Tönnies, Schalke chairman since 2001, apologized for his comments

Of course, Clemens has stepped on at least three third rails of social media.  First, he fought climate change recommendations.  Second, he talked about Africa and (gasp) Africans.  Third, he apologized to try and sate the mob.  They cannot be sated.

OK, he is not exactly right.  What Africa needs is capitalism and Germany could use a little more.  Here is part of a story on Tanzania:

The real cause of that reduction is pretty straightforward: economic freedom. Tanzania has gradually dismantled the socialist or “ujamaa” economic policies enacted by the dictator Julius Nyerere, since he stepped down in 1985. Nyerere was widely praised by leftist intellectuals in developed countries for his sincere belief in socialism, relatively low level of corruption, and not intentionally slaughtering his own people like so many other dictators.

Dang. We got rid of the tab before we made the link and now we can’t find it.  To get back to Clemens, we agree with him that tax increases to fight climate change don’t make sense in Germany or elsewhere.  We also agree with him that economic improvement in Africa would be a good thing and it will require carbon emissions.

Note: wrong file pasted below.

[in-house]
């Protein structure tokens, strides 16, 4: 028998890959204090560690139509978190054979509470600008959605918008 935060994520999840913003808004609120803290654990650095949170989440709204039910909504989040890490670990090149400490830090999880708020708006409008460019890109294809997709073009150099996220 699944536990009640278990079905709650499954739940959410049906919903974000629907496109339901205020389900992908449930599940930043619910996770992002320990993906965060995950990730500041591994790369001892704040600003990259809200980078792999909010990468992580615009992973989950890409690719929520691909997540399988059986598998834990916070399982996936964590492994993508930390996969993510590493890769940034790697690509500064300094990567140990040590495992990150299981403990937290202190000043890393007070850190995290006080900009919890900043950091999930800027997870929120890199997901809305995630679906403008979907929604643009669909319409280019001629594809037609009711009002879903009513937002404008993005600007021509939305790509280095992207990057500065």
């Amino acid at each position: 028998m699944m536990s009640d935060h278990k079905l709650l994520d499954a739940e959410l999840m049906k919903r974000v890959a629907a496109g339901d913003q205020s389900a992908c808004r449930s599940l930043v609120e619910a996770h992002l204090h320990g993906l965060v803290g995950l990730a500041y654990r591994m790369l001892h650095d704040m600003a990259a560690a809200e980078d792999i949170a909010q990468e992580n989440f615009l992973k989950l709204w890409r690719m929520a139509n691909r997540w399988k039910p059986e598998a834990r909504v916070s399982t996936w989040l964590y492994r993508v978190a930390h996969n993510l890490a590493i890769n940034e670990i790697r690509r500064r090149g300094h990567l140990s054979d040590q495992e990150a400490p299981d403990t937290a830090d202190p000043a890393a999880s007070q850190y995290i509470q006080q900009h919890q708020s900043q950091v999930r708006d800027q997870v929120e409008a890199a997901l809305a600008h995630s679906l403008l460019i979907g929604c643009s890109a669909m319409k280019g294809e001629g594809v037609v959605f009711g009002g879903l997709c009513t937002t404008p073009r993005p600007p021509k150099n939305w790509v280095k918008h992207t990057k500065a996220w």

Sidebar Two: We have argued that a revenue neutral carbon tax that eliminates the gas tax is a good idea.  It is not a tax increase.  Sidebar Two.

Africa could use more and better power.  Our first priority would be economic structure rather than actual structures but Clemens has a reasonable idea.   Reducing the cutting down of trees is probably a good idea a way for Clemens to try to connect with the climate change folks.  It is not unreasonable to argue for more trees.  He spoke of the number of African babies.  So what are the fertility rates in African countries?  Glad you asked:

The vast majority of the countries in the world with the highest fertility rates are in Africa, with Nigertopping the list at 7.153 children per woman, followed by Somalia at 6.123 children per woman. The Democratic Republic of Congo, Mali and Chad follow at 5.963, 5.922 and 5.797 children per woman, respectively.